Miss Katie’s Crab Shack, Public Bar, 238 Victoria Street, North Melbourne. Phone: 9329 9888
On our way to Fancy Hank’s BBQ the previous week, Bennie and I had stepped in to Miss Katie’s Crab Shack just for a look-see.
It was a toss-up in terms of our desire for American-style tucker that night, so we kept on walking to the other.
As we did so, I remarked that the Shack’s aroma reminded me of nothing so much as a typical funky local joint in New Orleans – just that magic blend of frying food and seasonings.
So I am very happy to return with pals Nat and Rob to check the place out in more depth.
As we settle in, place our orders and relax into good company, it occurs to me that also in terms of decor, general all-round vibe and attentive, unfussy service, the Shack is like a Crescent City joint in more ways than just the smell.
It’s a cool place!
Unfortunately, it’s also utterly gloomy in a cheerful way – and a nightmare for “available light” photography. So take these CTS pics as an indication of only the very vaguest kind!
(An adjoining and more brightly-lit room is rapidly filling with a gang of retro-hipsters busily sharpening their minds up for Tuesday night trivia … Rob and I note that the questions are to be of topics on the “fun stuff” such as music, movies and TV, and ponder entering ourselves in the comp at some future date.)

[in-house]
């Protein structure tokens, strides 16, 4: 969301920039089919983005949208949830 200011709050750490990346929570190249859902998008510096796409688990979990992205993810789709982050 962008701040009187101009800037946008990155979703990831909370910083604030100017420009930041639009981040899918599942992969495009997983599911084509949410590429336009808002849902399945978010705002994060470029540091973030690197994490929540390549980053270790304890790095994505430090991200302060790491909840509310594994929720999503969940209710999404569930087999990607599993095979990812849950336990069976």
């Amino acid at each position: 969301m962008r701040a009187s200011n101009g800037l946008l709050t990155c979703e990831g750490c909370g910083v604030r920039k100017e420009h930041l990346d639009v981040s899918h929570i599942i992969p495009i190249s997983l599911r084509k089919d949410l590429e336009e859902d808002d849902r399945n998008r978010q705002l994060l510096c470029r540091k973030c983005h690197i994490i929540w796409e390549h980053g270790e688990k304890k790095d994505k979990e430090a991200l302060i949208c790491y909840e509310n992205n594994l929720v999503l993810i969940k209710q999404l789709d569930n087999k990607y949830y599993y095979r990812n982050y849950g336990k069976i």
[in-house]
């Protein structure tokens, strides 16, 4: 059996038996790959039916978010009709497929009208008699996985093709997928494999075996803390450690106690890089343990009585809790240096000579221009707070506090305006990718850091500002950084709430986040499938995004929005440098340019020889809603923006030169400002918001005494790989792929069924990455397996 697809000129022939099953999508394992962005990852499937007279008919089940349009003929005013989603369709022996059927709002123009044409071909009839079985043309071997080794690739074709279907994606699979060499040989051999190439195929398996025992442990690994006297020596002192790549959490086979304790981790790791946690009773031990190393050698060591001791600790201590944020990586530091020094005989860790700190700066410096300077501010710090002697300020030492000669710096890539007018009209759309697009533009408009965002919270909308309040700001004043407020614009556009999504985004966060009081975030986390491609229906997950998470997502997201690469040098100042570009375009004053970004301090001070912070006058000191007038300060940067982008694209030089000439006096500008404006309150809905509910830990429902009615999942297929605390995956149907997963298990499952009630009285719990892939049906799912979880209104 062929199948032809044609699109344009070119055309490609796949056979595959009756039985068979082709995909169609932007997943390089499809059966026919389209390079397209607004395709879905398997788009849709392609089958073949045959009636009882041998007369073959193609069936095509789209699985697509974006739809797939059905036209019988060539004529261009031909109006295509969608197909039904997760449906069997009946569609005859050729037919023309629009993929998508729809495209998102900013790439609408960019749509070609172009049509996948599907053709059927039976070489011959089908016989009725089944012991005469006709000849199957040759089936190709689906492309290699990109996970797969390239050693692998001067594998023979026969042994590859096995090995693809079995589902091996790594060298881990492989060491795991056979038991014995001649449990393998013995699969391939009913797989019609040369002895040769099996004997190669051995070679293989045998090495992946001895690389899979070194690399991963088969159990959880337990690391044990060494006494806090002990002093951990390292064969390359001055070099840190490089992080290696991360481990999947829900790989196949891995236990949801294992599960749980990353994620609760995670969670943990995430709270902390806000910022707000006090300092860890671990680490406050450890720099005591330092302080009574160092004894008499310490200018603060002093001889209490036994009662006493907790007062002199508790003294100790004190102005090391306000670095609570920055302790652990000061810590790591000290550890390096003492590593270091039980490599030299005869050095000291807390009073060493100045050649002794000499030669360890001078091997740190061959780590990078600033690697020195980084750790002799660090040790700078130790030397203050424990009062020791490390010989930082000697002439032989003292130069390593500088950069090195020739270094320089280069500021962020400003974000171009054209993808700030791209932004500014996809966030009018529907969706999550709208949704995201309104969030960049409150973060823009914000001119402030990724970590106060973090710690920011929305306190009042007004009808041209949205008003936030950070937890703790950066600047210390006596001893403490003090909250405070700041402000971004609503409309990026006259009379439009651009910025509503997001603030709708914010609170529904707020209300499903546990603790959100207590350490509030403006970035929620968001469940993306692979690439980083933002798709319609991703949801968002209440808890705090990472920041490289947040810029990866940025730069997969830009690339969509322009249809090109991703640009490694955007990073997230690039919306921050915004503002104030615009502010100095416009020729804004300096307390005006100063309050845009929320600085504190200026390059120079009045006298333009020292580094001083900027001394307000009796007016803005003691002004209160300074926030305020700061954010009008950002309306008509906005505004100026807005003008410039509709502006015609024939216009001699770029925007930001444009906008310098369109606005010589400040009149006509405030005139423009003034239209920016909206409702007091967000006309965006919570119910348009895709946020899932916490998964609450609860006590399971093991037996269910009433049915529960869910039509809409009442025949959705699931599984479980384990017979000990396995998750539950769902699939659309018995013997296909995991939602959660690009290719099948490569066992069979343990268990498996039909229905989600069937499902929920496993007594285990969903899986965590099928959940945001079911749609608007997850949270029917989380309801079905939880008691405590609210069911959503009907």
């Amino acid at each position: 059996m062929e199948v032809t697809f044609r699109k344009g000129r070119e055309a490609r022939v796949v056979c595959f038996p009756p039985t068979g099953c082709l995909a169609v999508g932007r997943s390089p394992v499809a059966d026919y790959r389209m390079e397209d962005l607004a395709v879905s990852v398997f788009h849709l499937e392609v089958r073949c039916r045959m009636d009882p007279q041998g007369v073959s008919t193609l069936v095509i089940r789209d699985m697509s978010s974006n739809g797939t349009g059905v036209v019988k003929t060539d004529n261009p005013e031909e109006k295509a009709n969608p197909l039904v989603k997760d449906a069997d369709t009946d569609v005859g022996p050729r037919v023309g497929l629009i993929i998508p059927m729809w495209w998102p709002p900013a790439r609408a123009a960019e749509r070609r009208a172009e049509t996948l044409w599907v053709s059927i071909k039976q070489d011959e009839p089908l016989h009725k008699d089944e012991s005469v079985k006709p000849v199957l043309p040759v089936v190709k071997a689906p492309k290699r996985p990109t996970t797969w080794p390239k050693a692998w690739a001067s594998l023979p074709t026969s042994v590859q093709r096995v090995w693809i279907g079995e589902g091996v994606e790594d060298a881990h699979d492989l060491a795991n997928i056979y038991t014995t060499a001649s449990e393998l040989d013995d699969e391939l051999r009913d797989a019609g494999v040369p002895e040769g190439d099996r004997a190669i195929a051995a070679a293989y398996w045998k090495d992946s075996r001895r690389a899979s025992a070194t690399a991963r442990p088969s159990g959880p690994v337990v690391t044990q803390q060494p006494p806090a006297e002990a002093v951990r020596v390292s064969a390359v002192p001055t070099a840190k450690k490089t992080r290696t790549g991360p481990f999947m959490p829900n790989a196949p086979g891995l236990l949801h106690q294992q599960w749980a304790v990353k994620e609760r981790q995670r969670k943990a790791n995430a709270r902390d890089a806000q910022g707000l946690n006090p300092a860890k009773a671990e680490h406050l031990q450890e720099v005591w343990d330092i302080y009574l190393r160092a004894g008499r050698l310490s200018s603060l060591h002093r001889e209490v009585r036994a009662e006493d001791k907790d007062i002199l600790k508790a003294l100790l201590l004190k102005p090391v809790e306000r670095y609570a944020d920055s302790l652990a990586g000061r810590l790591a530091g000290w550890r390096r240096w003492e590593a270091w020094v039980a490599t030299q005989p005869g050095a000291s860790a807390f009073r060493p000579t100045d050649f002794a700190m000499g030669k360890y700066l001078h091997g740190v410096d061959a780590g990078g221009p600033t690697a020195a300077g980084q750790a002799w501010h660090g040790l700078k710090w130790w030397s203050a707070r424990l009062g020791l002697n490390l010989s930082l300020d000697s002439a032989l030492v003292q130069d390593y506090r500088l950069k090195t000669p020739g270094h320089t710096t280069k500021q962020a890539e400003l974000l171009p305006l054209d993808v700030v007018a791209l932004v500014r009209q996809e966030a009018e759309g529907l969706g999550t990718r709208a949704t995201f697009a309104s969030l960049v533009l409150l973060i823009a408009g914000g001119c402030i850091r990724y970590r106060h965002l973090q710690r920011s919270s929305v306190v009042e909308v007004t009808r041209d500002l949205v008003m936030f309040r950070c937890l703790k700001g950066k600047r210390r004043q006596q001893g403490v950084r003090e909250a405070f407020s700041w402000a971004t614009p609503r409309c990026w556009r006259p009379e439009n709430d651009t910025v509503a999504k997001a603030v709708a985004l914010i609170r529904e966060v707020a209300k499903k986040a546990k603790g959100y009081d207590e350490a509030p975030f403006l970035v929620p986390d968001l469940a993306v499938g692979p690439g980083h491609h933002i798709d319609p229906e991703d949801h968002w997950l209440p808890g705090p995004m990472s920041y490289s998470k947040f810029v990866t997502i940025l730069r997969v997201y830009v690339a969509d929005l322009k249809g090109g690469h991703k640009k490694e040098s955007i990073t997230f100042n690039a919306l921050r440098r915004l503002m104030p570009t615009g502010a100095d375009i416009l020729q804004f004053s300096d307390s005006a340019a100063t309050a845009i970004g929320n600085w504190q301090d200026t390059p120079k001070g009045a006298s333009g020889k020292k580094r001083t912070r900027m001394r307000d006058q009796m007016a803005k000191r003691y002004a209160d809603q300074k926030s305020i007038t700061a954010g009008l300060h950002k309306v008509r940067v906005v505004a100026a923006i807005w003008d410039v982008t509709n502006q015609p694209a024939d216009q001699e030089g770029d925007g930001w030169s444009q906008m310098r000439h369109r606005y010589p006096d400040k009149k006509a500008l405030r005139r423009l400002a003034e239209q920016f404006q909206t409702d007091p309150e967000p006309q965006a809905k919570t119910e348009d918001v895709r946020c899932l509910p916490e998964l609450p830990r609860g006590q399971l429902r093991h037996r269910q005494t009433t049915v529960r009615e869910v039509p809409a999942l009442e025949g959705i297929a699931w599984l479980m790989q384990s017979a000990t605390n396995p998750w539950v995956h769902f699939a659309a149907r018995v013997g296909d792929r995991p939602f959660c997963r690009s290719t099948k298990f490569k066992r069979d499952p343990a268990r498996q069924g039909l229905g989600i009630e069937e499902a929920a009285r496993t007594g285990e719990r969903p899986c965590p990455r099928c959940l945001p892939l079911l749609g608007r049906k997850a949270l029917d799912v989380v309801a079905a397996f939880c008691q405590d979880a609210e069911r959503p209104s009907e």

Rob likes his Chesapeake Crab Burger with blue swimmer crab cake, slaw, herb mayo and dill pickle ($15) . I don’t have a taste, but merely note that he says it reminds him of a similar set-up his mum used to produce.
Nat’s jambalaya ($22) is a bit of a puzzle – for it is neither the rice dish of that name nor a gumbo, but something like a mixture of the two, soupy and with lots of rice and a couple of fat prawns among other bits and pieces.
He likes it. And based on the sample taste I grab, it certainly has the right, smoky and deep flavour.
My fried chicken is definitely the big winner.
For $17, I get seven pieces, including a couple of drumsticks, meaning there is more than enough to share some with my friends.
The coating is dark and full of curiously musty, lusty flavour – I endeavour to discover the nature of the seasonings, but quickly give it up when I realise the menu describes them as a “secret blend of herbs and spices”.
I reckon I’ve heard that phrase before … but the chook meat is all good, especially lightly dabbed with the piquant house-made sauce (only one of several sitting on each table).
It’s a fine thing to order and eat beaut fried chicken that is not Korean, Japanese or franchise.
The fries ($5 with the chicken) are merely good. The menu lists them as coming with “Old Bay seasoning” but we find there’s no discernible such flavour. Still, I’m once again happy there’s more than enough for all three of us.
We enjoy a couple of serves of house-baked corn bread ($3), but find its presence and sweetness mostly excess to our requirements.
Like Fancy Hank’s BBQ just up the road, Miss Katie’s Crab Shack does a fine job of providing hands-on southern-style-food. If you’re particularly hongry, it’ll cost ya – but the satisfaction factor is there.
Check out the Miss Katy’s Crab Shack website here.